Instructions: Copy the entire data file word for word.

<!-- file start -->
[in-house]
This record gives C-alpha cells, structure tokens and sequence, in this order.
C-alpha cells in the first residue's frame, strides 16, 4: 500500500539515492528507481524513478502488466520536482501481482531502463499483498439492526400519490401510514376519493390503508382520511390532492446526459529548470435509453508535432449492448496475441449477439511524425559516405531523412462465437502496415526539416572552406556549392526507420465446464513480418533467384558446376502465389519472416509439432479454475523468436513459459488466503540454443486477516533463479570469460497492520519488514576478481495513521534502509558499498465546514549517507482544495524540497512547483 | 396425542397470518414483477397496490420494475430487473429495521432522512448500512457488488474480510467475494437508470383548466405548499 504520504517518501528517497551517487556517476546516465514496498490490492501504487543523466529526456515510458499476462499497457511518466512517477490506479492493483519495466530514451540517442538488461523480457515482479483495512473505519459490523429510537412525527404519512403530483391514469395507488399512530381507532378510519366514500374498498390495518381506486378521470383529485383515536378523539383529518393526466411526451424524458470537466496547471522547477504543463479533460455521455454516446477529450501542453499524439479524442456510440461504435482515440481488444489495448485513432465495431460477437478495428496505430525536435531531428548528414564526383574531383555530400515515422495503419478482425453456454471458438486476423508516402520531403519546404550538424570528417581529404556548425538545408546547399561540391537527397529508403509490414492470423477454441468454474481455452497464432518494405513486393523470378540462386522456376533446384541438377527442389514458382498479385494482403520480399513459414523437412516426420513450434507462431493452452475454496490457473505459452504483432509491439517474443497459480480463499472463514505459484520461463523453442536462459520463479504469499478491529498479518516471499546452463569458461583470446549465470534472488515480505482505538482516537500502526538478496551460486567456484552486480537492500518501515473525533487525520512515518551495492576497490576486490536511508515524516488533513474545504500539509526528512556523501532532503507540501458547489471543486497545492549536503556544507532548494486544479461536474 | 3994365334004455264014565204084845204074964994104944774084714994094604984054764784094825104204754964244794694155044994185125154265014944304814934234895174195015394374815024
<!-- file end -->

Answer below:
[in-house]
This record gives C-alpha cells, structure tokens and sequence, in this order.
C-alpha cells in the first residue's frame, strides 16, 4: 500500500539515492528507481524513478502488466520536482501481482531502463499483498439492526400519490401510514376519493390503508382520511390532492446526459529548470435509453508535432449492448496475441449477439511524425559516405531523412462465437502496415526539416572552406556549392526507420465446464513480418533467384558446376502465389519472416509439432479454475523468436513459459488466503540454443486477516533463479570469460497492520519488514576478481495513521534502509558499498465546514549517507482544495524540497512547483 | 396425542397470518414483477397496490420494475430487473429495521432522512448500512457488488474480510467475494437508470383548466405548499 504520504517518501528517497551517487556517476546516465514496498490490492501504487543523466529526456515510458499476462499497457511518466512517477490506479492493483519495466530514451540517442538488461523480457515482479483495512473505519459490523429510537412525527404519512403530483391514469395507488399512530381507532378510519366514500374498498390495518381506486378521470383529485383515536378523539383529518393526466411526451424524458470537466496547471522547477504543463479533460455521455454516446477529450501542453499524439479524442456510440461504435482515440481488444489495448485513432465495431460477437478495428496505430525536435531531428548528414564526383574531383555530400515515422495503419478482425453456454471458438486476423508516402520531403519546404550538424570528417581529404556548425538545408546547399561540391537527397529508403509490414492470423477454441468454474481455452497464432518494405513486393523470378540462386522456376533446384541438377527442389514458382498479385494482403520480399513459414523437412516426420513450434507462431493452452475454496490457473505459452504483432509491439517474443497459480480463499472463514505459484520461463523453442536462459520463479504469499478491529498479518516471499546452463569458461583470446549465470534472488515480505482505538482516537500502526538478496551460486567456484552486480537492500518501515473525533487525520512515518551495492576497490576486490536511508515524516488533513474545504500539509526528512556523501532532503507540501458547489471543486497545492549536503556544507532548494486544479461536474 | 3994365334004455264014565204084845204074964994104944774084714994094604984054764784094825104204754964244794694155044994185125154265014944304814934234895174195015394374815024